The Kyoto Costume Institute

Lately I’ve been feeling inspired by the incredible fashions found in the digital archives of the Kyoto Costume Institute. Gowns from centuries ago are as jaw dropping as ever, with incredible textures and colors, cuts and patterns. I know this might seem like an abstract source of wedding inspiration, but consider the possibilities – details for a custom dress, color palette ideas, patterns for an envelope liner. And even if they’re totally unhelpful for you in thinking about design elements of your wedding, don’t you find them incredibly beautiful? I wish I had reason to wear a dress like this!

Oh, and as you go through the images, click on them to see larger versions with a closer look at all the details…

The intricate details on this monogrammed ivory hand fan are amazing, but I also love the use of pattern in both the gown and the sash. c. 1800, China.

The one above is probably my favorite of the lot – the simple colors, and the India-inspired pattern. c. 1850, India.

What about taking inspiration for your bouquet or centerpieces from a dress like this? I’d love to see what a floral designer might do with this as her only direction for bridal flowers. c. 1785, England.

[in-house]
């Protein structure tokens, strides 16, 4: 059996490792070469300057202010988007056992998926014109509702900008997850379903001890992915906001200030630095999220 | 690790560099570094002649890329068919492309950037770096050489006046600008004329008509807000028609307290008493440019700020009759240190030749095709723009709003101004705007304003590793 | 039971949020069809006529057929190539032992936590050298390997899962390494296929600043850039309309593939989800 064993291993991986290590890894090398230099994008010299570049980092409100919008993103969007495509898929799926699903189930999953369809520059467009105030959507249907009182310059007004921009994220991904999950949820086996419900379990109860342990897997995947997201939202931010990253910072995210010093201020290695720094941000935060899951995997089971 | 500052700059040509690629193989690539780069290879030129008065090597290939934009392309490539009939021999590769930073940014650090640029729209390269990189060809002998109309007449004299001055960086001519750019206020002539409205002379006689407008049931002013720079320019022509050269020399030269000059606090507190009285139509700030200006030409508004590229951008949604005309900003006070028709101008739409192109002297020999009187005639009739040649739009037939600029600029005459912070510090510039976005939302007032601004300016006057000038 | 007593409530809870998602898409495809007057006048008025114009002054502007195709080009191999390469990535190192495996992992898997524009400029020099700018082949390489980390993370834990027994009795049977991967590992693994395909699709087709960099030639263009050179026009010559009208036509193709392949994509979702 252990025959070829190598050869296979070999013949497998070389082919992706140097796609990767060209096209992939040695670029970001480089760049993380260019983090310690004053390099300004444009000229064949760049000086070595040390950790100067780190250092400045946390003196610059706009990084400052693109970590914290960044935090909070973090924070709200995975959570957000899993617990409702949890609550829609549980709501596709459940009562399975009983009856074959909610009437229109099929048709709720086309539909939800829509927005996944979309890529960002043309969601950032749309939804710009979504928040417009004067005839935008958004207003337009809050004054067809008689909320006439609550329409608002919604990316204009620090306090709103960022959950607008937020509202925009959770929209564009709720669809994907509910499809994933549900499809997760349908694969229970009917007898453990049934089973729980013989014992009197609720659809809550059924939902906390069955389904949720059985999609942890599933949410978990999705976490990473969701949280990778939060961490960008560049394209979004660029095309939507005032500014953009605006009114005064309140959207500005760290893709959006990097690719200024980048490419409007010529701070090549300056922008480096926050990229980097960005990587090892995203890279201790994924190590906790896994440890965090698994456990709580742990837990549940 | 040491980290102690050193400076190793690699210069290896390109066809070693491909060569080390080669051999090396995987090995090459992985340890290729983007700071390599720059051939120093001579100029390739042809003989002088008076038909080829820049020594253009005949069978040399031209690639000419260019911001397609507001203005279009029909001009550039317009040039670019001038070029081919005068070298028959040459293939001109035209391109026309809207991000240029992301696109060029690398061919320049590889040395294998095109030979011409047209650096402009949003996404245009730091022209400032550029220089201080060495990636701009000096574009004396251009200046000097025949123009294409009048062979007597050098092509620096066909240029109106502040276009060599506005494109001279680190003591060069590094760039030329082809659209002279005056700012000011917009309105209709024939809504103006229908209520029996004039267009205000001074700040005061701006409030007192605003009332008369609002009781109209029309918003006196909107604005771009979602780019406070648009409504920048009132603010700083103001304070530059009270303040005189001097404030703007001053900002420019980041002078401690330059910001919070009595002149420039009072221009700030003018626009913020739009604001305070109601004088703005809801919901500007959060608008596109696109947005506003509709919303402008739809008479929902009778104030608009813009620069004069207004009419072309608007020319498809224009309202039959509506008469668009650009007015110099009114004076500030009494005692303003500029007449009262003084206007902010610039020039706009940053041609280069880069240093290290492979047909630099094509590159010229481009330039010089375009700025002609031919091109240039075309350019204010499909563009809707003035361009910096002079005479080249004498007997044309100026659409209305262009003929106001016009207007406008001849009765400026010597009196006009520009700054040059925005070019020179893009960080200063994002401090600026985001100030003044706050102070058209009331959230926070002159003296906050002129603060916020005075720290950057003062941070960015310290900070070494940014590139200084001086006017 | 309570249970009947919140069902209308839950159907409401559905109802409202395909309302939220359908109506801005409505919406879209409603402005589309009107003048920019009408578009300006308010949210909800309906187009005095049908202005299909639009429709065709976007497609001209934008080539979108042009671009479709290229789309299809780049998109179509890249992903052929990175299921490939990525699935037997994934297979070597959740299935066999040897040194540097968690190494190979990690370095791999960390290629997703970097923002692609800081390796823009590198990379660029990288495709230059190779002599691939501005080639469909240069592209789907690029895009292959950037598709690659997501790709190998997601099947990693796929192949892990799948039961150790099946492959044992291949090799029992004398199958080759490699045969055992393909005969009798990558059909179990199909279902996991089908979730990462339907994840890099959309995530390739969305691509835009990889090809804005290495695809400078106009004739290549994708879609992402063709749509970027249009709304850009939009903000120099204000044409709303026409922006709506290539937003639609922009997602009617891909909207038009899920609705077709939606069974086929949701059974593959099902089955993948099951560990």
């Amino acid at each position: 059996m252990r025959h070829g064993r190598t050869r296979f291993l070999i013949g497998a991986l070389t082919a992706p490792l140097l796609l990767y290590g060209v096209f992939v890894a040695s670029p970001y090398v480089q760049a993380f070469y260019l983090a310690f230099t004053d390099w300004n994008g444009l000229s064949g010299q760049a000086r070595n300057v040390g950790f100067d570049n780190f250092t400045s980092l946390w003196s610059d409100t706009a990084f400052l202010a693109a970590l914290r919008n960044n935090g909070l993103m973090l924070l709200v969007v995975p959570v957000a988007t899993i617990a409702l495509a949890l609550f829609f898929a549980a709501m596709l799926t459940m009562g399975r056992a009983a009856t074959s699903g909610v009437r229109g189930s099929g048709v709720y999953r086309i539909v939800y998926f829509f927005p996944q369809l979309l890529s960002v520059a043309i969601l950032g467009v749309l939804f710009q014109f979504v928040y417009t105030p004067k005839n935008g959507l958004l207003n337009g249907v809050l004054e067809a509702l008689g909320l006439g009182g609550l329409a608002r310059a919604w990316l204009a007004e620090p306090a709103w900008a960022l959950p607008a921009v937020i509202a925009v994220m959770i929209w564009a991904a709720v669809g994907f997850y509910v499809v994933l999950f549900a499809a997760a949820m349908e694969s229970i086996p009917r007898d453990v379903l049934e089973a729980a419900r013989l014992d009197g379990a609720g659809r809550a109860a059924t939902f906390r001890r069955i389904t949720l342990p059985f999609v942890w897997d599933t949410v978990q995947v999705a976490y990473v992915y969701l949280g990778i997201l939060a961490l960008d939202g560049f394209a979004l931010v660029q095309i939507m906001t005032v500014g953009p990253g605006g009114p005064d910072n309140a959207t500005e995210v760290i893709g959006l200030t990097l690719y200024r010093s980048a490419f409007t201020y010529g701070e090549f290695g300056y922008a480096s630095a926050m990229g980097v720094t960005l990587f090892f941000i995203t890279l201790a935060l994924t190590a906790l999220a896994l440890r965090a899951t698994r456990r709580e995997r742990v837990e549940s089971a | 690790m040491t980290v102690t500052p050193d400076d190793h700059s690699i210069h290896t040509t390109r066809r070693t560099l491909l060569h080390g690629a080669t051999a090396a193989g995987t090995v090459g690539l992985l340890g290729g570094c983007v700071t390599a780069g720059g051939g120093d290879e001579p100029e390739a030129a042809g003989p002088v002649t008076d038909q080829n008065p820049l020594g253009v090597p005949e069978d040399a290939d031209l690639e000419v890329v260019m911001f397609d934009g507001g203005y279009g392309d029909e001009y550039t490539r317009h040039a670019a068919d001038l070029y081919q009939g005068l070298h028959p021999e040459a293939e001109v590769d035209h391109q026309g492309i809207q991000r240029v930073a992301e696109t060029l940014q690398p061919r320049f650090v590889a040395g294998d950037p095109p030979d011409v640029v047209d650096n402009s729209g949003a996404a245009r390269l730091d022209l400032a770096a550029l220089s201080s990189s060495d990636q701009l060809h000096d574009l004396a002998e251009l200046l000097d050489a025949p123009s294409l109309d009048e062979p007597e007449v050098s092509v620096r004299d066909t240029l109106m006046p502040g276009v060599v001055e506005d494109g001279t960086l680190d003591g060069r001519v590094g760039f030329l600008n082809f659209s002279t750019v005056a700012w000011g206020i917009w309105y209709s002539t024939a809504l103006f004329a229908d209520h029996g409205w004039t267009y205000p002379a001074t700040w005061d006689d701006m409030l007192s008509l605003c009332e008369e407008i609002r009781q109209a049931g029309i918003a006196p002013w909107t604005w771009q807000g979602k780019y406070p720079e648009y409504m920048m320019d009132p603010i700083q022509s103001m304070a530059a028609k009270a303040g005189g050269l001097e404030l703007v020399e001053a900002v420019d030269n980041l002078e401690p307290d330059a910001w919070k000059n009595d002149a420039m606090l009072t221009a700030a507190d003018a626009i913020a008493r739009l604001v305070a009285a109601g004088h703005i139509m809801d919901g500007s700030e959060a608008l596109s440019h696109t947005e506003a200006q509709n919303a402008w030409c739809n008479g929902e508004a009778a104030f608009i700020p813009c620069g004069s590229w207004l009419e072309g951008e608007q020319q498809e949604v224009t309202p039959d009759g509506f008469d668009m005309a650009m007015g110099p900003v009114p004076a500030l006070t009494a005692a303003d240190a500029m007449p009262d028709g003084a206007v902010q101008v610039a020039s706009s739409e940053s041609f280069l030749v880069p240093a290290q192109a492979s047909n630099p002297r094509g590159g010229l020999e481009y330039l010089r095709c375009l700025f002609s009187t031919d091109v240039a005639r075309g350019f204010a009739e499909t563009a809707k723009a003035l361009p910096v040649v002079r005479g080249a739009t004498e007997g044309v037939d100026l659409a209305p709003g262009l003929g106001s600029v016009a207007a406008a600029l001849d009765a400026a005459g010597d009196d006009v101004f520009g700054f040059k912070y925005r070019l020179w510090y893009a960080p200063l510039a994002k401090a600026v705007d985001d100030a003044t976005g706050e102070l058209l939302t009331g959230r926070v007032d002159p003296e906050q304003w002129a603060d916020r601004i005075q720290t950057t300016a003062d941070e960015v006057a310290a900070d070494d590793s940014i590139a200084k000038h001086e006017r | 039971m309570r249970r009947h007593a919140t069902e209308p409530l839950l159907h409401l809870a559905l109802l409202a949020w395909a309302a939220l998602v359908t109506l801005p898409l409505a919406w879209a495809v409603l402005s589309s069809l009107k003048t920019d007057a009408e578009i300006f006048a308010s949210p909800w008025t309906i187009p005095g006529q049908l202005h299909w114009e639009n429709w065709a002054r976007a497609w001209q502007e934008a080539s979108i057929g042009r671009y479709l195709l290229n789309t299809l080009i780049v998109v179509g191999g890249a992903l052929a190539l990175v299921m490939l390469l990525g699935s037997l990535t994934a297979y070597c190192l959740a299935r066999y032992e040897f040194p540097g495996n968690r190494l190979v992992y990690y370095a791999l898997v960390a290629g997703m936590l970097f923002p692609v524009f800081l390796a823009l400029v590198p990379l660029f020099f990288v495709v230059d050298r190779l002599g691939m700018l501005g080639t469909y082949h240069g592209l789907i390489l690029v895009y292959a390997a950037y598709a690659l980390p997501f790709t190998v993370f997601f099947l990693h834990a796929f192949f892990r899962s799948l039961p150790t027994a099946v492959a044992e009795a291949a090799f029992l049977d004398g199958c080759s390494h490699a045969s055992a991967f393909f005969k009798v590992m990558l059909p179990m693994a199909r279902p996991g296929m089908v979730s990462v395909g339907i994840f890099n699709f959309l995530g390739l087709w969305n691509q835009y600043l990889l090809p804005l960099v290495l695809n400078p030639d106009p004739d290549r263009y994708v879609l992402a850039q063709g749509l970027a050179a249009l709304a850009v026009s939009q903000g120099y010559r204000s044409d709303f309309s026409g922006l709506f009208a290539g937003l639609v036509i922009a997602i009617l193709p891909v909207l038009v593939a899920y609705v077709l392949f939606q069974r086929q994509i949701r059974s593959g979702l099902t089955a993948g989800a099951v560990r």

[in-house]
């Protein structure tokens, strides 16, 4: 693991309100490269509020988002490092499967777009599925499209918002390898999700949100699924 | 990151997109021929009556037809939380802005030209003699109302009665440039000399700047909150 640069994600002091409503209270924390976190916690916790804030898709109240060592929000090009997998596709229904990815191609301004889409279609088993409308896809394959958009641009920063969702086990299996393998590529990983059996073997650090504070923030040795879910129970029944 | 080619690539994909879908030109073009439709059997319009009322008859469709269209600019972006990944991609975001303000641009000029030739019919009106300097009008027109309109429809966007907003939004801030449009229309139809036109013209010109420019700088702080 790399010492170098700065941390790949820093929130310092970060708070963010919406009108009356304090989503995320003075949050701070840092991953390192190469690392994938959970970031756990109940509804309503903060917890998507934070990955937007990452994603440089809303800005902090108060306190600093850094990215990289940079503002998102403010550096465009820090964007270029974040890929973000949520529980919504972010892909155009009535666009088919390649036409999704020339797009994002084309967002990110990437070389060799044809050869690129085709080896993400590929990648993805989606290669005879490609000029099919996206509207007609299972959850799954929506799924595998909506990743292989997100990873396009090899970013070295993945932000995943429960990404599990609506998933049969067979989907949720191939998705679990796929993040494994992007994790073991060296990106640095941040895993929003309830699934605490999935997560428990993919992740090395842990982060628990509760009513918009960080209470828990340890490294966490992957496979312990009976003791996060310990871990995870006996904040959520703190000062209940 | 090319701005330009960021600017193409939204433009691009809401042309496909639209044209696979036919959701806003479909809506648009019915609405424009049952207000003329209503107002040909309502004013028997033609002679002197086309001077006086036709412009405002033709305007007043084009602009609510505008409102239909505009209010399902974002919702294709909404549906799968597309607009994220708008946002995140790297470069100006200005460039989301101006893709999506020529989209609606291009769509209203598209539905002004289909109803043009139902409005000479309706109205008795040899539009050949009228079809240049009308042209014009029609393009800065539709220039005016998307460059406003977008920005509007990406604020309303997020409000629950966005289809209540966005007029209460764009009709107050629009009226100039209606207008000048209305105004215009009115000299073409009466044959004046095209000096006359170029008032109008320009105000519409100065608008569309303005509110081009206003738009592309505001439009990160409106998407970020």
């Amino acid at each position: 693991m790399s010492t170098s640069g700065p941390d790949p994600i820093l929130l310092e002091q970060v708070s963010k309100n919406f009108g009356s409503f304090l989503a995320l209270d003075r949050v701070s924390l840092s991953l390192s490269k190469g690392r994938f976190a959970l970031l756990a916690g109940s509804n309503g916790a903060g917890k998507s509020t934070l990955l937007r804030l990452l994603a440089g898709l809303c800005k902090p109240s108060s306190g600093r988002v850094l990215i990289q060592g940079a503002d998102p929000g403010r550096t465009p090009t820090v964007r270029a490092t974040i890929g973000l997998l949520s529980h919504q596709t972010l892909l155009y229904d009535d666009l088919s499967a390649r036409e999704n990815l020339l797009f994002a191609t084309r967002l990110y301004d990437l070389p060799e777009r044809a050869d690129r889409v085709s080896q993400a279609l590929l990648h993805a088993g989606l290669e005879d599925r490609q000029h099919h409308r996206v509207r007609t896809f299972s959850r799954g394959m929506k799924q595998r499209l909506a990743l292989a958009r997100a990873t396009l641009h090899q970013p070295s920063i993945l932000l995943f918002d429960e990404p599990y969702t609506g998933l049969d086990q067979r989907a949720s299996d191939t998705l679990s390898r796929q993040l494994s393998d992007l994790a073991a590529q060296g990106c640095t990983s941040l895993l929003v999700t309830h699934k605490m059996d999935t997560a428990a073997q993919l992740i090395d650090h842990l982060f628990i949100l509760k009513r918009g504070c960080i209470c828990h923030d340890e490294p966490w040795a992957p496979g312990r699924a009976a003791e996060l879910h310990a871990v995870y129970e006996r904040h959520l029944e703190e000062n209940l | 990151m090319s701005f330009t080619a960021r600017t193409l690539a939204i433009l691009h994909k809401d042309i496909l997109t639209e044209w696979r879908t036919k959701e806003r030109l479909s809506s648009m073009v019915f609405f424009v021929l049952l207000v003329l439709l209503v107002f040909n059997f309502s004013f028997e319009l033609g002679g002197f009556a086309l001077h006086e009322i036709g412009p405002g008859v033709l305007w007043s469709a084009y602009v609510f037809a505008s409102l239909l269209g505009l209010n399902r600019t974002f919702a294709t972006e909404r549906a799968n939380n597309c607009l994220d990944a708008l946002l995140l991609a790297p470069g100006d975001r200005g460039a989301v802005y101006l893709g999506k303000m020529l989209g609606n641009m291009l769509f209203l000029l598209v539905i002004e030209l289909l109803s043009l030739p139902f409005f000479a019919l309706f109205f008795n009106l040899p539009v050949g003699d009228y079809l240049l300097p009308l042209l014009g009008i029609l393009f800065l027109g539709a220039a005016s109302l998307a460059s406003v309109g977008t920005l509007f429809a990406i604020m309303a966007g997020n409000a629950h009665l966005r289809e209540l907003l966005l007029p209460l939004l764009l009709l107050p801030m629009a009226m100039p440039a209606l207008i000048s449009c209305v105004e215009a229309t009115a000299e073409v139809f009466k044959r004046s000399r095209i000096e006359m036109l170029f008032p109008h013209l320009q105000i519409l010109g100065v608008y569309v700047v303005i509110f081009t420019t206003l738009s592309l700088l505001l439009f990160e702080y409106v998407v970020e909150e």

This retro gown is a bit different from the rest, with a playfulness in its details (polka dots! bows!). c. 1950, Jacques Fath Paris.

c. 1888, Rouff Paris  //  c. 1780, France.

Even the description of the fabric in this elaborate dress is luscious: “Light-blue Lyons silk chine with cartouche-enclosed floral motif.” c. 1765, France.

Doesn’t this dress look straight out of Emma? I adore how light it seems, and the super simple pattern of what looks like bumblebees and wheat leaves. c. 1795, Italy.

c. 1855, England.

The floral embroidery on this muslin chemise dress is too beautiful for words! And feels very much like a wedding (especially with the white satin toe peeking out from underneath). c. 1802, France.


So what do you say? Would you be able to find inspiration in any of these designs or patterns, or in any of the other pieces over at the Kyoto Costume Institute?


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